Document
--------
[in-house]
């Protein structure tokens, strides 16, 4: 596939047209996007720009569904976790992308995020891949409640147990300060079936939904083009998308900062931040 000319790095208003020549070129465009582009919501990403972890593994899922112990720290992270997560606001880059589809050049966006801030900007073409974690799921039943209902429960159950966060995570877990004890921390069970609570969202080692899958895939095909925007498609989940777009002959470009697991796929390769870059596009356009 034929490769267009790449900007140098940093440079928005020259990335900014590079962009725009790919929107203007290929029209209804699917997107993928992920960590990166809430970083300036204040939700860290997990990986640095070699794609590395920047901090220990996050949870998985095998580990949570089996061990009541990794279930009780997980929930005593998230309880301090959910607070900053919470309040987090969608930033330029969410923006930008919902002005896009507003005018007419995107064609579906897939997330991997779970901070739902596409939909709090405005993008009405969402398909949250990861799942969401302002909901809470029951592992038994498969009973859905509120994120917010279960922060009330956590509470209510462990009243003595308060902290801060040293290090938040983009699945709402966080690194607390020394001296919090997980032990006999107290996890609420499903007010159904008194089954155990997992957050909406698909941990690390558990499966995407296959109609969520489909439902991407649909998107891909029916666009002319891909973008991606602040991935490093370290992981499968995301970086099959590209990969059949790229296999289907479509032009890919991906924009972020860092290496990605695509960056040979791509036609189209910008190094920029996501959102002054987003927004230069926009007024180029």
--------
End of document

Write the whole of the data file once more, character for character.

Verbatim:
[in-house]
């Protein structure tokens, strides 16, 4: 596939047209996007720009569904976790992308995020891949409640147990300060079936939904083009998308900062931040 000319790095208003020549070129465009582009919501990403972890593994899922112990720290992270997560606001880059589809050049966006801030900007073409974690799921039943209902429960159950966060995570877990004890921390069970609570969202080692899958895939095909925007498609989940777009002959470009697991796929390769870059596009356009 034929490769267009790449900007140098940093440079928005020259990335900014590079962009725009790919929107203007290929029209209804699917997107993928992920960590990166809430970083300036204040939700860290997990990986640095070699794609590395920047901090220990996050949870998985095998580990949570089996061990009541990794279930009780997980929930005593998230309880301090959910607070900053919470309040987090969608930033330029969410923006930008919902002005896009507003005018007419995107064609579906897939997330991997779970901070739902596409939909709090405005993008009405969402398909949250990861799942969401302002909901809470029951592992038994498969009973859905509120994120917010279960922060009330956590509470209510462990009243003595308060902290801060040293290090938040983009699945709402966080690194607390020394001296919090997980032990006999107290996890609420499903007010159904008194089954155990997992957050909406698909941990690390558990499966995407296959109609969520489909439902991407649909998107891909029916666009002319891909973008991606602040991935490093370290992981499968995301970086099959590209990969059949790229296999289907479509032009890919991906924009972020860092290496990605695509960056040979791509036609189209910008190094920029996501959102002054987003927004230069926009007024180029």